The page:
Perceptions of a Healthier Neighborhood Food Environment Linked to Greater Fruit and Vegetable Purchases at Small and Non-Traditional Food Stores

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Abstract

The aim of this study was to examine associations between perceived neighborhood food environments and food purchasing at small and non-traditional food stores. Intercept interviews of 661 customers were conducted in 105 small and non-traditional food stores. We captured (1) customer perceptions of the neighborhood food environment, (2) associations between customer perceptions and store-level characteristics, and (3) customers’ perceptions and shopping behaviors. Findings suggest that customers with more favorable perceptions of the neighborhood food environment were more likely to purchase fruits and vegetables, despite no significant association between perceptions of the neighborhood and objectively measured store characteristics.

Original languageEnglish (US)
Pages (from-to)741-761
Number of pages21
JournalJournal of Hunger and Environmental Nutrition
Volume14
Issue number6
DOIs
StatePublished - Nov 2 2019

Bibliographical note

Funding Information:
This research was supported by the National Institute of Diabetes and Digestive and Kidney Diseases of the National Institutes of Health [M.N.L. grant number R01DK104348] and the Global Obesity Prevention Center (GOPC) at Johns Hopkins, which is supported by the Eunice Kennedy Shriver National Institute of Child Health and Human Development and the Office of the Director, National Institutes of Health [M.N.L, grant number U54HD070725]. Support for Dr. Caspi was provided by the National Cancer Institute, Cancer Related Health Disparities Education and Career Development Program [grant number R25CA163184]. NIH grant UL1TR000114 from the National Center for Advancing Translational Sciences (NCATS) supported data management. The content is solely the responsibility of the authors and does not necessarily represent the official views of the National Institutes of Health. Funding agencies had no role in the design, analysis or writing of this article; National Institute of Diabetes and Digestive and Kidney Diseases [R01DK104348]. We would like to acknowledge the Minneapolis Health Department for their support and expertise working with local small food stores. We would also like to acknowledge the large data acquisition and data management team, most especially Stacey Moe, William Baker, and Pamela Carr-Manthe. Finally, we thank the participants of this study.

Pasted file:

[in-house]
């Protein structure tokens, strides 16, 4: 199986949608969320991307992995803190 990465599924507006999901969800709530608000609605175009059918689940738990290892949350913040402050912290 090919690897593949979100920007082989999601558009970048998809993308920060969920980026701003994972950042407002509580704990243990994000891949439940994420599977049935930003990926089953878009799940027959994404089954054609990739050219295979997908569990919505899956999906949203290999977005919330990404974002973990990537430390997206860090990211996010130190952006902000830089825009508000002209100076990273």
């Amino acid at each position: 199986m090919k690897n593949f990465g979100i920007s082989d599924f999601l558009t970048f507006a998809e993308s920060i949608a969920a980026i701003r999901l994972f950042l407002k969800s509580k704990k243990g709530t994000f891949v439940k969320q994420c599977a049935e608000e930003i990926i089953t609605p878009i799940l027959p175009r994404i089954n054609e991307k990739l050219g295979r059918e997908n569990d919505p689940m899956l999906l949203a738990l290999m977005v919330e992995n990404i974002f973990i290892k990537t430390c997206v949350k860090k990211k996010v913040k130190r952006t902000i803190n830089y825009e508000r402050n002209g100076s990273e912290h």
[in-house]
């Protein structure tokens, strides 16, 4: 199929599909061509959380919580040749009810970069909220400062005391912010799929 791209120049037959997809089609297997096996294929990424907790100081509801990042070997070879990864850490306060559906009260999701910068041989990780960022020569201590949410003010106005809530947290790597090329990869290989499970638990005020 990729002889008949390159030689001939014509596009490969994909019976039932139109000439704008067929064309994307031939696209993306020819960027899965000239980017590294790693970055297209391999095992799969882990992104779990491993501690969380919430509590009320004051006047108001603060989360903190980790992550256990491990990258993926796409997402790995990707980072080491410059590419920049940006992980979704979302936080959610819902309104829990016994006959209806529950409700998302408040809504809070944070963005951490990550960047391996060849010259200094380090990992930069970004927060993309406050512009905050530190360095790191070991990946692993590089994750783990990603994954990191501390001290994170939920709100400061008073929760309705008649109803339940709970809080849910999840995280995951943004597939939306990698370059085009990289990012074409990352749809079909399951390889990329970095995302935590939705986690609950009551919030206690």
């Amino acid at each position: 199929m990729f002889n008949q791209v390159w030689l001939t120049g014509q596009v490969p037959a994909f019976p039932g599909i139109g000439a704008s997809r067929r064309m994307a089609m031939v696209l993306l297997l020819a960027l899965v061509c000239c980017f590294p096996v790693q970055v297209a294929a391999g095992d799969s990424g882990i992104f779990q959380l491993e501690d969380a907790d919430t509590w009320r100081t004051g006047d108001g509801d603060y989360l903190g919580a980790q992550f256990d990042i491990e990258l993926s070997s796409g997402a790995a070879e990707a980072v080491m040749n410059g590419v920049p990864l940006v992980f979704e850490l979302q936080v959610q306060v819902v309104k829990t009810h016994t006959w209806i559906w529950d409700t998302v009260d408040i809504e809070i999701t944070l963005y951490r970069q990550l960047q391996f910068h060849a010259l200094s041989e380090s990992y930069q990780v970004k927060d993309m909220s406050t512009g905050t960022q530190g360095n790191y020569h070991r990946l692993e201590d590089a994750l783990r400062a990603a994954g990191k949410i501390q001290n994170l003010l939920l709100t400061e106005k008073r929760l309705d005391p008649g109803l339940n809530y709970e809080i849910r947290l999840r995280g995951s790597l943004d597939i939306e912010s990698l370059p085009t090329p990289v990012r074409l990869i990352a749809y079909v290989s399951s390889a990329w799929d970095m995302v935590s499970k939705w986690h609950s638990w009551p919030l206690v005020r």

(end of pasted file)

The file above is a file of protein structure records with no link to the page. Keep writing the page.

Keywords

  • Food environment
  • fruit
  • non-traditional stores
  • perceptions
  • purchasing
  • shopping behaviors
  • small food stores
  • vegetables

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